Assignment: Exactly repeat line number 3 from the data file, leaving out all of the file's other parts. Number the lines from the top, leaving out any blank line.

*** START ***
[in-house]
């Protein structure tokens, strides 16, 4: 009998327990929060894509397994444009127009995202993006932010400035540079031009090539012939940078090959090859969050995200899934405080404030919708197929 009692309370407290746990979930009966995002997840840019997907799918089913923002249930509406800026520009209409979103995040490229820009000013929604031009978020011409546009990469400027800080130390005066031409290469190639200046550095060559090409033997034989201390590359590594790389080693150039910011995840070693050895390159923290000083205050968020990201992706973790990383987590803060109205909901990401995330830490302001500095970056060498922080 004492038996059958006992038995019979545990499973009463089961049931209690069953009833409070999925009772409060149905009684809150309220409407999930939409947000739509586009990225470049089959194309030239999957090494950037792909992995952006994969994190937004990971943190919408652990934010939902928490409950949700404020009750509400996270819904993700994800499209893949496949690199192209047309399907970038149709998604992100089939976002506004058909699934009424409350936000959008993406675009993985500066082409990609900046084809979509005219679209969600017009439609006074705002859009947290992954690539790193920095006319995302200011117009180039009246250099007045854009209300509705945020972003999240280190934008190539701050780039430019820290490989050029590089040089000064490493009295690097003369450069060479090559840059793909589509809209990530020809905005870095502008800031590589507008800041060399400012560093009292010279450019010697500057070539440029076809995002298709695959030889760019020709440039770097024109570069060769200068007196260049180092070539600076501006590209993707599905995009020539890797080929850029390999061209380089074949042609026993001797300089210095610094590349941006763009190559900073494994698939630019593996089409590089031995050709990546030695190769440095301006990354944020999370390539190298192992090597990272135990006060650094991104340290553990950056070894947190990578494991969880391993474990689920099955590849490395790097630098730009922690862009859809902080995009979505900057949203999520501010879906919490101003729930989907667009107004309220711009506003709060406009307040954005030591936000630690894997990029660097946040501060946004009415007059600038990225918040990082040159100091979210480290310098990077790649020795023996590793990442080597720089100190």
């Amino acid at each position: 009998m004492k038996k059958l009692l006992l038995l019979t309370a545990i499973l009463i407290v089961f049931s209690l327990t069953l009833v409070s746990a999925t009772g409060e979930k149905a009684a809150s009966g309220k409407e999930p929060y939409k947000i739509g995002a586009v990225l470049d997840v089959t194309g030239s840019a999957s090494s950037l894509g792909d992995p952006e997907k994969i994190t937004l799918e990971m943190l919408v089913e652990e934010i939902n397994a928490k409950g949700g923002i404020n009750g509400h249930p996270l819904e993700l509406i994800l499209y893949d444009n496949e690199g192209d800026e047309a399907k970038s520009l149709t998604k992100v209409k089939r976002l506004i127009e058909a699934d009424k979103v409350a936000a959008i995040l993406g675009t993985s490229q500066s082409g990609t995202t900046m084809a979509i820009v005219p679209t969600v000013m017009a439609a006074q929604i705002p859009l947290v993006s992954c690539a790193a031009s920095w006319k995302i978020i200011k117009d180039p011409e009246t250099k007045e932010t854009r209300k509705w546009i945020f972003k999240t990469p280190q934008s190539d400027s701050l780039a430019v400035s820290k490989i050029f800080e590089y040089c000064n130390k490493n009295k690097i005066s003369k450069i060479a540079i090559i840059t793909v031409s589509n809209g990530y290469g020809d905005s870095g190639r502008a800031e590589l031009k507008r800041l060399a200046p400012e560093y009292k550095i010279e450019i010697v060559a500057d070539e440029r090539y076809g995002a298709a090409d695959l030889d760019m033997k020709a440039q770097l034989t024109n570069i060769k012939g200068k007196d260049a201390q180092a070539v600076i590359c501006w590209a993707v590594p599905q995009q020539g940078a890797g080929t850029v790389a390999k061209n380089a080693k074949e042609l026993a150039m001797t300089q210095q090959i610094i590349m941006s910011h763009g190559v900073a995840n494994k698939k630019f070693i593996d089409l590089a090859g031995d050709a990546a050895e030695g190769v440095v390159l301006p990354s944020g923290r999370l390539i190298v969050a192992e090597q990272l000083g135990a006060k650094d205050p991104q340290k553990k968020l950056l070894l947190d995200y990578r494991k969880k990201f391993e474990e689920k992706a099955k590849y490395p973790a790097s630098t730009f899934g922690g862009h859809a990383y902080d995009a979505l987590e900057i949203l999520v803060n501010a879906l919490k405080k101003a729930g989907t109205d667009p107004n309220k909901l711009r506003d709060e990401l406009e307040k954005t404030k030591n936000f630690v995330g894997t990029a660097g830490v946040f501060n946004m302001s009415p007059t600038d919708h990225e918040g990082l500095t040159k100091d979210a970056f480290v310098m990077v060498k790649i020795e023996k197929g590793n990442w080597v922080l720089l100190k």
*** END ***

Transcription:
């Amino acid at each position: 009998m004492k038996k059958l009692l006992l038995l019979t309370a545990i499973l009463i407290v089961f049931s209690l327990t069953l009833v409070s746990a999925t009772g409060e979930k149905a009684a809150s009966g309220k409407e999930p929060y939409k947000i739509g995002a586009v990225l470049d997840v089959t194309g030239s840019a999957s090494s950037l894509g792909d992995p952006e997907k994969i994190t937004l799918e990971m943190l919408v089913e652990e934010i939902n397994a928490k409950g949700g923002i404020n009750g509400h249930p996270l819904e993700l509406i994800l499209y893949d444009n496949e690199g192209d800026e047309a399907k970038s520009l149709t998604k992100v209409k089939r976002l506004i127009e058909a699934d009424k979103v409350a936000a959008i995040l993406g675009t993985s490229q500066s082409g990609t995202t900046m084809a979509i820009v005219p679209t969600v000013m017009a439609a006074q929604i705002p859009l947290v993006s992954c690539a790193a031009s920095w006319k995302i978020i200011k117009d180039p011409e009246t250099k007045e932010t854009r209300k509705w546009i945020f972003k999240t990469p280190q934008s190539d400027s701050l780039a430019v400035s820290k490989i050029f800080e590089y040089c000064n130390k490493n009295k690097i005066s003369k450069i060479a540079i090559i840059t793909v031409s589509n809209g990530y290469g020809d905005s870095g190639r502008a800031e590589l031009k507008r800041l060399a200046p400012e560093y009292k550095i010279e450019i010697v060559a500057d070539e440029r090539y076809g995002a298709a090409d695959l030889d760019m033997k020709a440039q770097l034989t024109n570069i060769k012939g200068k007196d260049a201390q180092a070539v600076i590359c501006w590209a993707v590594p599905q995009q020539g940078a890797g080929t850029v790389a390999k061209n380089a080693k074949e042609l026993a150039m001797t300089q210095q090959i610094i590349m941006s910011h763009g190559v900073a995840n494994k698939k630019f070693i593996d089409l590089a090859g031995d050709a990546a050895e030695g190769v440095v390159l301006p990354s944020g923290r999370l390539i190298v969050a192992e090597q990272l000083g135990a006060k650094d205050p991104q340290k553990k968020l950056l070894l947190d995200y990578r494991k969880k990201f391993e474990e689920k992706a099955k590849y490395p973790a790097s630098t730009f899934g922690g862009h859809a990383y902080d995009a979505l987590e900057i949203l999520v803060n501010a879906l919490k405080k101003a729930g989907t109205d667009p107004n309220k909901l711009r506003d709060e990401l406009e307040k954005t404030k030591n936000f630690v995330g894997t990029a660097g830490v946040f501060n946004m302001s009415p007059t600038d919708h990225e918040g990082l500095t040159k100091d979210a970056f480290v310098m990077v060498k790649i020795e023996k197929g590793n990442w080597v922080l720089l100190k």